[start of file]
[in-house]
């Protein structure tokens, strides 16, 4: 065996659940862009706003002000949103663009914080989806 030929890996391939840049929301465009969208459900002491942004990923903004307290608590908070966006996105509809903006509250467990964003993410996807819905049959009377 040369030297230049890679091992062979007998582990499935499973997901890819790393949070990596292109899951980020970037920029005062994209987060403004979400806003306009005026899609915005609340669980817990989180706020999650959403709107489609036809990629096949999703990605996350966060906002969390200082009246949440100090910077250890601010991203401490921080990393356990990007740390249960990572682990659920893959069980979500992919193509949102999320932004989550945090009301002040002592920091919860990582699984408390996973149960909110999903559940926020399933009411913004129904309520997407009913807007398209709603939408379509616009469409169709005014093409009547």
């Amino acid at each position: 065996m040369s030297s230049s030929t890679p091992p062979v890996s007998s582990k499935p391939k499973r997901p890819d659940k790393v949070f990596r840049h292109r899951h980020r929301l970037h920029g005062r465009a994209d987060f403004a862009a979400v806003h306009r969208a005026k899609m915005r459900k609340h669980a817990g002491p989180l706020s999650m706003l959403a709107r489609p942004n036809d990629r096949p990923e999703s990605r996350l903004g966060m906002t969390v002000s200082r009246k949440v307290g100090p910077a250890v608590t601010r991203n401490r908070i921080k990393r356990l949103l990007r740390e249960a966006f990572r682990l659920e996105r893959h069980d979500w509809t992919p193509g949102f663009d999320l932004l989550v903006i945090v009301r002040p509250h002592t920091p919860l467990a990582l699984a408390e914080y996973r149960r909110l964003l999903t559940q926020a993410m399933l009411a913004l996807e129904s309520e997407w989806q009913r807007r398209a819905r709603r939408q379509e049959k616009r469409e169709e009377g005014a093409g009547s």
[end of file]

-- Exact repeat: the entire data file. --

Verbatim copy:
[in-house]
């Protein structure tokens, strides 16, 4: 065996659940862009706003002000949103663009914080989806 030929890996391939840049929301465009969208459900002491942004990923903004307290608590908070966006996105509809903006509250467990964003993410996807819905049959009377 040369030297230049890679091992062979007998582990499935499973997901890819790393949070990596292109899951980020970037920029005062994209987060403004979400806003306009005026899609915005609340669980817990989180706020999650959403709107489609036809990629096949999703990605996350966060906002969390200082009246949440100090910077250890601010991203401490921080990393356990990007740390249960990572682990659920893959069980979500992919193509949102999320932004989550945090009301002040002592920091919860990582699984408390996973149960909110999903559940926020399933009411913004129904309520997407009913807007398209709603939408379509616009469409169709005014093409009547």
């Amino acid at each position: 065996m040369s030297s230049s030929t890679p091992p062979v890996s007998s582990k499935p391939k499973r997901p890819d659940k790393v949070f990596r840049h292109r899951h980020r929301l970037h920029g005062r465009a994209d987060f403004a862009a979400v806003h306009r969208a005026k899609m915005r459900k609340h669980a817990g002491p989180l706020s999650m706003l959403a709107r489609p942004n036809d990629r096949p990923e999703s990605r996350l903004g966060m906002t969390v002000s200082r009246k949440v307290g100090p910077a250890v608590t601010r991203n401490r908070i921080k990393r356990l949103l990007r740390e249960a966006f990572r682990l659920e996105r893959h069980d979500w509809t992919p193509g949102f663009d999320l932004l989550v903006i945090v009301r002040p509250h002592t920091p919860l467990a990582l699984a408390e914080y996973r149960r909110l964003l999903t559940q926020a993410m399933l009411a913004l996807e129904s309520e997407w989806q009913r807007r398209a819905r709603r939408q379509e049959k616009r469409e169709e009377g005014a093409g009547s």